Make or Break: Jonnathan Aristil - Aristil moved to the bullpen this season and must have racked up a ton of frequent flyer miles as he was repeatedly shifted back and forth from Corpus to OKC. The shuffling didn't suit him as his ERA was 5.87 in 46 innings. Given his performance and the way the organization used him as bullpen filler it's likely that Aristil's days are numbered.

Robert Donovan - Donovan was released before the season started.

Sergio Perez - Sergio moved to the bullpen for OKC in 2013 but the move didn't help his results much. In 75.1 innings he pitched to a 4.54 ERA with just 1.6 K/BB. I'll be surprised if he's back next season.

Relief Pitcher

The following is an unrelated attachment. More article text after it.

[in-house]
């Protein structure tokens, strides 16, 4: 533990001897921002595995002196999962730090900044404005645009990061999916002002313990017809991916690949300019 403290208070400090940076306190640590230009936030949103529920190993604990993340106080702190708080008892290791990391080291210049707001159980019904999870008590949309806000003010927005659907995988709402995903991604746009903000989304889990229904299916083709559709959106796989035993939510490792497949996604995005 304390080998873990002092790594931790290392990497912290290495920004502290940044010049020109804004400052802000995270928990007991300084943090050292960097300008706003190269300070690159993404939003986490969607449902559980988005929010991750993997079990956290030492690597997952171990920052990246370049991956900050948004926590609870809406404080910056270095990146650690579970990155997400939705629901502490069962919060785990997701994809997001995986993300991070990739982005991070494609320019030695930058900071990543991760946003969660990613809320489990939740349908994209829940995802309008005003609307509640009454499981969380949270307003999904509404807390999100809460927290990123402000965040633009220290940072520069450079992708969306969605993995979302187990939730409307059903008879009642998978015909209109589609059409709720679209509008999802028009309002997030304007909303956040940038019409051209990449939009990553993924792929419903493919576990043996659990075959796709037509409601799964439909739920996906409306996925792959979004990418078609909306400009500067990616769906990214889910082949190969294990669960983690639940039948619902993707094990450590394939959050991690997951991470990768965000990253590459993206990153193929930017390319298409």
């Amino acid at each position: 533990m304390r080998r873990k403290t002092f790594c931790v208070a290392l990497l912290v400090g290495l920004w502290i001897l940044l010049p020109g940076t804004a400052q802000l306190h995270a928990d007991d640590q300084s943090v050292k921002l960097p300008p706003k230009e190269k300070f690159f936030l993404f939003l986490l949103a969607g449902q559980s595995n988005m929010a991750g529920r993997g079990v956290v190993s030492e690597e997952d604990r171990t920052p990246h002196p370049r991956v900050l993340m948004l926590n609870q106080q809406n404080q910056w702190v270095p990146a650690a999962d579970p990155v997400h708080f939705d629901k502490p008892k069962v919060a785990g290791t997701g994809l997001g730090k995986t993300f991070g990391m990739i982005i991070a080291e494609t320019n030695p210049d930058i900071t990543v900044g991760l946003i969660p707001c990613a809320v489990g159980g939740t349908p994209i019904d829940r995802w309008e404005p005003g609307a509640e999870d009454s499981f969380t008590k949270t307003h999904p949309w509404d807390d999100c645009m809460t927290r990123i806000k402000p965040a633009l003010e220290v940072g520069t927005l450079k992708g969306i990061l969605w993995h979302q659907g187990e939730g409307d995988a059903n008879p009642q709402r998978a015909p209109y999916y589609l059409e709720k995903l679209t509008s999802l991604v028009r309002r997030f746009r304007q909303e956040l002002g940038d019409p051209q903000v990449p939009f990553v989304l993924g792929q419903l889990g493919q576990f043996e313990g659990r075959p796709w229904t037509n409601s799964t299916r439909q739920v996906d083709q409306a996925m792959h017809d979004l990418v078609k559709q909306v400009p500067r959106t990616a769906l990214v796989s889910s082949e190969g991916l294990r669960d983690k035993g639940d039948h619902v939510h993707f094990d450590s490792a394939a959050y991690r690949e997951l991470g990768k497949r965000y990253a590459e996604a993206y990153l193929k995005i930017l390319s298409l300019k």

Consensus: Jack Armstrong - Armstrong underwent Tommy John surgery before the season started. He'll be back on the mound next season.

Adrian Houser - Houser's peripherals in Greeneville were much better than his results would indicate. In 58 innings his ERA was 4.19, along with a K/9 of 8.4, BB/9 of 3.6, and H/9 of 8.2. He's still highly thought of among prospect followers.

Under the Radar: Alex Sogard - Sogard pitched exclusively out of the bullpen, starting the season in Lancaster before spending most of the year in Corpus. In 69.2 innings he posted a 3.62 ERA and earned a spot as one of the Astros delegates to the Arizona Fall League.

Mitchell Lambson - Lambson continued dominating the hitters in the lower minors while he spend most of the season in Lexington after starting the year in Greeneville. In 46 innings he put up a 2.15 ERA and an outstanding 10.6 K/9 and 2.0 BB/9.